This is the 26th VFM podcast and my 26th blog (27th if you include my apology to Nico for being rude about him). But it’s the first when Nico has had a proper job, I think he’s in charge of making a lot of noise at Newton. I have been making a lot of noise about Newton (as I live next door to them). During Lockdown, someone left the outside lights on at 60 QVS for nearly 6 months. I mention this to show how even when you have strong beliefs, actions speak louder than words!
Which is a nice segweg to their guest this week, Nathan Long, who for 20 years has been policy guru at Hargreaves Landsdown, a bike nut like Tom Mcphail and a very decent guy.
You can here him from this link
As well as being a man of words, Nathan is a man of action and he’s started up the Bristol Financial Resilience Group, aiming to make Brizzle employees the most resilient in Britain by ensuring they are making the most of their workplace pension contributions and keeping on top of their debt by doing smart things. Nathan is the first person I can remember on this podcast saying that it may be a smarter thing to opt out of a workplace pension if it’s doing in your financial resilience.
He points out that many low earners aren’t going to get a good deal out of pensions and he’s keen to point out the virtues of solvency and Lifetime ISAs: holistic financial planning and StepChange. In short Nathan is very active at keeping people financially in the pink.
Not impressed by Jeremy Hunt’s investment cliams
Nathan’s into contributions and consolidation and good decision making but he’s not into investments, so the Mansion House Reforms , with their emphasis on improving VFM by investing better, didn’t cut much ice with him. Claims that a 5% increased allocation to productive finance could land you with an extra £1,ooopa did not impress Nathan. They didn’t impress Darren or Nico either. Nico has missed the paper the Government has published on how that £1000 pa was arrived at. All good actuarial stuff.
As I have noted before, arguments about investment returns improving as a result of the VFM framework don’t seem to have caught on – on this podcast. I can sort of understand this for policy people, but I struggle to get Nico’s position because his last proper job was a CIO of Connected which was a boutique investment house looking to boost people’s investment returns by accessing the kind of investments that the Mansion House reforms are promoting.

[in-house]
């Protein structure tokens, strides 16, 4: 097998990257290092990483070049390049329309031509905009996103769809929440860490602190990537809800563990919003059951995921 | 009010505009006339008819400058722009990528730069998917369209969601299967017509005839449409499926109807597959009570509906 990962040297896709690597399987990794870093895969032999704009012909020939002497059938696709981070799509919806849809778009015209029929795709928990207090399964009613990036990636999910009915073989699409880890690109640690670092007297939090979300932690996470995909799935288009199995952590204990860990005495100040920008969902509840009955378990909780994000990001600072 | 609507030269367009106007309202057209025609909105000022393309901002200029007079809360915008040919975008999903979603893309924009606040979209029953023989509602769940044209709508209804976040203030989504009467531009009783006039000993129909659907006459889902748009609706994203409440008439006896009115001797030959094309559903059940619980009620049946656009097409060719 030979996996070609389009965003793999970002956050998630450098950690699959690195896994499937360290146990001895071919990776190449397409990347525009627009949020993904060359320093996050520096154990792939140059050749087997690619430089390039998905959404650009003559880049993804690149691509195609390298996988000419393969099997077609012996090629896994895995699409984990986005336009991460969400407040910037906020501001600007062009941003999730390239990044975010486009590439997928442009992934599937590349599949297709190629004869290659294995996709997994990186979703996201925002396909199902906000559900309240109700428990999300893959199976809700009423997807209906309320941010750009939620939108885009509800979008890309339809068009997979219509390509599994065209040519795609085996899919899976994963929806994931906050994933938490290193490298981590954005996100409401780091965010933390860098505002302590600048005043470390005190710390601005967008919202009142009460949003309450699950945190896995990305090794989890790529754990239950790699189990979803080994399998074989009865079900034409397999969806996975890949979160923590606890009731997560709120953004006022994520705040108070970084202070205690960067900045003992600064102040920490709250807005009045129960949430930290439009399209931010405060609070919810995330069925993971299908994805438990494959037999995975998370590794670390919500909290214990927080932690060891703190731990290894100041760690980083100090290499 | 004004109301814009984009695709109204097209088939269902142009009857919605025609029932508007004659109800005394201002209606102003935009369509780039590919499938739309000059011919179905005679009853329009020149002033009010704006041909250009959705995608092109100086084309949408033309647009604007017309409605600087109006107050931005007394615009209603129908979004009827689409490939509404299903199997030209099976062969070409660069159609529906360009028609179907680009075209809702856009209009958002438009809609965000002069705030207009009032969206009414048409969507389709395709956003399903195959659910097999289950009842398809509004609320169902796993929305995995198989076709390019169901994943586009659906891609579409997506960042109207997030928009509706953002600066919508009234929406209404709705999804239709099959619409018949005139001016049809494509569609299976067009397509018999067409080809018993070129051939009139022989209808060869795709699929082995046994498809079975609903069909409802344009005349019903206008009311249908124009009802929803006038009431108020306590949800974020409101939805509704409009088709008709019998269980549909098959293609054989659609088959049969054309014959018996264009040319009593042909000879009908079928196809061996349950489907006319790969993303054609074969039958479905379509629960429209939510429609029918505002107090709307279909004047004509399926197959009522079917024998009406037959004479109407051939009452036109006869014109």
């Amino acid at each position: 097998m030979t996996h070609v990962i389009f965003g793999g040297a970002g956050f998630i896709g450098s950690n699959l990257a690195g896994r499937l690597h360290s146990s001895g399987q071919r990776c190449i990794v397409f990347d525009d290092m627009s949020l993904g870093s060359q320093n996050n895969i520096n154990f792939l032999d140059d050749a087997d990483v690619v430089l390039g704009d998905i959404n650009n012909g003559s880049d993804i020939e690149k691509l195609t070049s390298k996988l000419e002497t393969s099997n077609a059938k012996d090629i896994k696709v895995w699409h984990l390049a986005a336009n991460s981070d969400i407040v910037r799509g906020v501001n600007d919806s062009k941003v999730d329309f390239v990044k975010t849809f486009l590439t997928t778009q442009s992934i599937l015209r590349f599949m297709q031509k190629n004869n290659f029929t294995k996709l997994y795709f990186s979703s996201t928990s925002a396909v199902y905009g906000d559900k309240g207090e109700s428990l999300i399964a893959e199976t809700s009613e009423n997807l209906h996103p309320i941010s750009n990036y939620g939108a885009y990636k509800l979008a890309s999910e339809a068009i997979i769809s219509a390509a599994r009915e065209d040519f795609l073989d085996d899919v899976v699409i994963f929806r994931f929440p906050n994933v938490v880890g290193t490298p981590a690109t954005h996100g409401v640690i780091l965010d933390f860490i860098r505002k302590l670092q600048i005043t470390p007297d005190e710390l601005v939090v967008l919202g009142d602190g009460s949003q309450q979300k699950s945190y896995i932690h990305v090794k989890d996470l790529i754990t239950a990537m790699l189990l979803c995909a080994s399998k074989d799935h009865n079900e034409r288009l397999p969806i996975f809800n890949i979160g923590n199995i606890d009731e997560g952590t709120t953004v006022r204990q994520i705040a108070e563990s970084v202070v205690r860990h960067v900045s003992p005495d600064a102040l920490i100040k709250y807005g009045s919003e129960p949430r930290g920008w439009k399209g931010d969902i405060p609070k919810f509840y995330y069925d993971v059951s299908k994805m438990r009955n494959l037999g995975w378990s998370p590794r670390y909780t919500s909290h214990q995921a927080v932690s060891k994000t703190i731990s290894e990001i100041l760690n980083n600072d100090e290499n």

My own view remains that denying savers the returns that can be enjoyed from private markets is a kind of financial deprivation of its own, but I’ve got in trouble before by disagreeing on these matters, so I’ll wrap this up by pointing out that the VFM consultation outcome document makes it very clear that more rather than less should be spent on investment within a workplace pension.
But back to Nathan and financial resilience
It’s great to hear someone shoot from the hip as Nathan does in this podcast. Nathan is on a mission and his actions do speak louder than his words. He speaks on the pod with the passion of someone who knows what financial worries are like and while I wouldn’t expect him to have them himself, I can see he cares deeply for his firm’s clients, especially those who in mortgage or even food poverty. Vantage, Hargreaves Lansdowne’s workplace pension has many savers in it for whom making pension contributions may well mean going without food or heating.
So I have a lot of respect for his performance on this podcast and will listen to it again.